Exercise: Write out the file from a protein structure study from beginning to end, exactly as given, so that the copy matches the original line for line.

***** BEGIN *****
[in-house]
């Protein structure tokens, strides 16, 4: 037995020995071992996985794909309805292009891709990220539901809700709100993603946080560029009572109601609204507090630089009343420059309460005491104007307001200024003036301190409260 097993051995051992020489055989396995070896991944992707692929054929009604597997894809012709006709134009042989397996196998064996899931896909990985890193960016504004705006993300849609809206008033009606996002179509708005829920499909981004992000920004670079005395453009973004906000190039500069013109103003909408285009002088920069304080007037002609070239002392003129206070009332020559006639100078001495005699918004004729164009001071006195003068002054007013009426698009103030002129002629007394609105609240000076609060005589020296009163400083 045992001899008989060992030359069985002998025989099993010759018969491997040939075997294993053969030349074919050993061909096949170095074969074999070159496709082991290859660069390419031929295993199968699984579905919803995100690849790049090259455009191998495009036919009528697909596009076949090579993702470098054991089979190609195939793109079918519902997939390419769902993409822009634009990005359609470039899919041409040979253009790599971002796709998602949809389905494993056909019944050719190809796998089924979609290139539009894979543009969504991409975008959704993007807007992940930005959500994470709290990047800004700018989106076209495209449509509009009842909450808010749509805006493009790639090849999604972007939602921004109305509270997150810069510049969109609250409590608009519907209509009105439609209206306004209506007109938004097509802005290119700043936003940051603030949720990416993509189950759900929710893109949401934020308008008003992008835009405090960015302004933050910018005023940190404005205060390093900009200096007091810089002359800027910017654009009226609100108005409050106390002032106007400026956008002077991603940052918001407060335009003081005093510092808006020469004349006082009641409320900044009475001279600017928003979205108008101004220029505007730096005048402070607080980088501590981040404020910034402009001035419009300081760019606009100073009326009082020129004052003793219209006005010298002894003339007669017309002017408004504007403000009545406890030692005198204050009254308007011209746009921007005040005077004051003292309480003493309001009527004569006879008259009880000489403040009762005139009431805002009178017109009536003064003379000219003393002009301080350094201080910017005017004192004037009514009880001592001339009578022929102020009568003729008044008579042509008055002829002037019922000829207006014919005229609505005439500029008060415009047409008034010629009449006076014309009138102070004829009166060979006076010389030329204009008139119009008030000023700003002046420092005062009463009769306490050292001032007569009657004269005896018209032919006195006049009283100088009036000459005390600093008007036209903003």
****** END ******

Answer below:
[in-house]
């Protein structure tokens, strides 16, 4: 037995020995071992996985794909309805292009891709990220539901809700709100993603946080560029009572109601609204507090630089009343420059309460005491104007307001200024003036301190409260 097993051995051992020489055989396995070896991944992707692929054929009604597997894809012709006709134009042989397996196998064996899931896909990985890193960016504004705006993300849609809206008033009606996002179509708005829920499909981004992000920004670079005395453009973004906000190039500069013109103003909408285009002088920069304080007037002609070239002392003129206070009332020559006639100078001495005699918004004729164009001071006195003068002054007013009426698009103030002129002629007394609105609240000076609060005589020296009163400083 045992001899008989060992030359069985002998025989099993010759018969491997040939075997294993053969030349074919050993061909096949170095074969074999070159496709082991290859660069390419031929295993199968699984579905919803995100690849790049090259455009191998495009036919009528697909596009076949090579993702470098054991089979190609195939793109079918519902997939390419769902993409822009634009990005359609470039899919041409040979253009790599971002796709998602949809389905494993056909019944050719190809796998089924979609290139539009894979543009969504991409975008959704993007807007992940930005959500994470709290990047800004700018989106076209495209449509509009009842909450808010749509805006493009790639090849999604972007939602921004109305509270997150810069510049969109609250409590608009519907209509009105439609209206306004209506007109938004097509802005290119700043936003940051603030949720990416993509189950759900929710893109949401934020308008008003992008835009405090960015302004933050910018005023940190404005205060390093900009200096007091810089002359800027910017654009009226609100108005409050106390002032106007400026956008002077991603940052918001407060335009003081005093510092808006020469004349006082009641409320900044009475001279600017928003979205108008101004220029505007730096005048402070607080980088501590981040404020910034402009001035419009300081760019606009100073009326009082020129004052003793219209006005010298002894003339007669017309002017408004504007403000009545406890030692005198204050009254308007011209746009921007005040005077004051003292309480003493309001009527004569006879008259009880000489403040009762005139009431805002009178017109009536003064003379000219003393002009301080350094201080910017005017004192004037009514009880001592001339009578022929102020009568003729008044008579042509008055002829002037019922000829207006014919005229609505005439500029008060415009047409008034010629009449006076014309009138102070004829009166060979006076010389030329204009008139119009008030000023700003002046420092005062009463009769306490050292001032007569009657004269005896018209032919006195006049009283100088009036000459005390600093008007036209903003």